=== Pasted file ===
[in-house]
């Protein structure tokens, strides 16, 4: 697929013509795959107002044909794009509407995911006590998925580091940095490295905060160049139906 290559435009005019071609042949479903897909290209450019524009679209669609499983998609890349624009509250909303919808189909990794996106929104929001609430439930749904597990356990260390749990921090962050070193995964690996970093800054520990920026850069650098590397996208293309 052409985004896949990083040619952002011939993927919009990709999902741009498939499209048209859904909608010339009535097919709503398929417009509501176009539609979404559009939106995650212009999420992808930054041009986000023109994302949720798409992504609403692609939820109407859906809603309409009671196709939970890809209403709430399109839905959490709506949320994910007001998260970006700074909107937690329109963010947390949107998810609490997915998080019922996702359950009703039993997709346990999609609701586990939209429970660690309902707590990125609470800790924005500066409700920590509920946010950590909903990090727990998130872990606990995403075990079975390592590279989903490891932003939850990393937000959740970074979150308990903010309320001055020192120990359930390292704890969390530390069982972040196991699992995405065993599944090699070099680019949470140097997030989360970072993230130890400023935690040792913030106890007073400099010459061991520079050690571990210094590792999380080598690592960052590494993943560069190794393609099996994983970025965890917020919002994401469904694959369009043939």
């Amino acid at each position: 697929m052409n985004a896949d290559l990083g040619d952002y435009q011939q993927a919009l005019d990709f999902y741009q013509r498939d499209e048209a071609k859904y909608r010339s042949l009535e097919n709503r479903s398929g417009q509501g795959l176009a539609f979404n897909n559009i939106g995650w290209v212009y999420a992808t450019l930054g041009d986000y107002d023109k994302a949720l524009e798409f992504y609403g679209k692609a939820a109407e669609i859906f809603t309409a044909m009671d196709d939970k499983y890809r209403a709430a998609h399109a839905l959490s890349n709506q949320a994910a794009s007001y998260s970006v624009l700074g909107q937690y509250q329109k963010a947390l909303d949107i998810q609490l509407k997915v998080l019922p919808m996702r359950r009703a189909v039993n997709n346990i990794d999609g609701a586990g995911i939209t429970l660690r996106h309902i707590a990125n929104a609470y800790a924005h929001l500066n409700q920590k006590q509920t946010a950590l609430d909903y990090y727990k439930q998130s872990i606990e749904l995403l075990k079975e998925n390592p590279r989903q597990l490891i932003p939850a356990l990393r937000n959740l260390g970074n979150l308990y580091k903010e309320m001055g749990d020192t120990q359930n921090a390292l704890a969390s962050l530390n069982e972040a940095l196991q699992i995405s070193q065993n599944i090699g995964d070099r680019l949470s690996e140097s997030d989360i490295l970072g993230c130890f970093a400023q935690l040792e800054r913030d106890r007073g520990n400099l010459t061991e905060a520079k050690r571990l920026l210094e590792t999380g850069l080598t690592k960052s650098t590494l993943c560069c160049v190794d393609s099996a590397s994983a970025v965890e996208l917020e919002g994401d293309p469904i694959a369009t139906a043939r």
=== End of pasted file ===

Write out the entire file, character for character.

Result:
[in-house]
């Protein structure tokens, strides 16, 4: 697929013509795959107002044909794009509407995911006590998925580091940095490295905060160049139906 290559435009005019071609042949479903897909290209450019524009679209669609499983998609890349624009509250909303919808189909990794996106929104929001609430439930749904597990356990260390749990921090962050070193995964690996970093800054520990920026850069650098590397996208293309 052409985004896949990083040619952002011939993927919009990709999902741009498939499209048209859904909608010339009535097919709503398929417009509501176009539609979404559009939106995650212009999420992808930054041009986000023109994302949720798409992504609403692609939820109407859906809603309409009671196709939970890809209403709430399109839905959490709506949320994910007001998260970006700074909107937690329109963010947390949107998810609490997915998080019922996702359950009703039993997709346990999609609701586990939209429970660690309902707590990125609470800790924005500066409700920590509920946010950590909903990090727990998130872990606990995403075990079975390592590279989903490891932003939850990393937000959740970074979150308990903010309320001055020192120990359930390292704890969390530390069982972040196991699992995405065993599944090699070099680019949470140097997030989360970072993230130890400023935690040792913030106890007073400099010459061991520079050690571990210094590792999380080598690592960052590494993943560069190794393609099996994983970025965890917020919002994401469904694959369009043939």
């Amino acid at each position: 697929m052409n985004a896949d290559l990083g040619d952002y435009q011939q993927a919009l005019d990709f999902y741009q013509r498939d499209e048209a071609k859904y909608r010339s042949l009535e097919n709503r479903s398929g417009q509501g795959l176009a539609f979404n897909n559009i939106g995650w290209v212009y999420a992808t450019l930054g041009d986000y107002d023109k994302a949720l524009e798409f992504y609403g679209k692609a939820a109407e669609i859906f809603t309409a044909m009671d196709d939970k499983y890809r209403a709430a998609h399109a839905l959490s890349n709506q949320a994910a794009s007001y998260s970006v624009l700074g909107q937690y509250q329109k963010a947390l909303d949107i998810q609490l509407k997915v998080l019922p919808m996702r359950r009703a189909v039993n997709n346990i990794d999609g609701a586990g995911i939209t429970l660690r996106h309902i707590a990125n929104a609470y800790a924005h929001l500066n409700q920590k006590q509920t946010a950590l609430d909903y990090y727990k439930q998130s872990i606990e749904l995403l075990k079975e998925n390592p590279r989903q597990l490891i932003p939850a356990l990393r937000n959740l260390g970074n979150l308990y580091k903010e309320m001055g749990d020192t120990q359930n921090a390292l704890a969390s962050l530390n069982e972040a940095l196991q699992i995405s070193q065993n599944i090699g995964d070099r680019l949470s690996e140097s997030d989360i490295l970072g993230c130890f970093a400023q935690l040792e800054r913030d106890r007073g520990n400099l010459t061991e905060a520079k050690r571990l920026l210094e590792t999380g850069l080598t690592k960052s650098t590494l993943c560069c160049v190794d393609s099996a590397s994983a970025v965890e996208l917020e919002g994401d293309p469904i694959a369009t139906a043939r």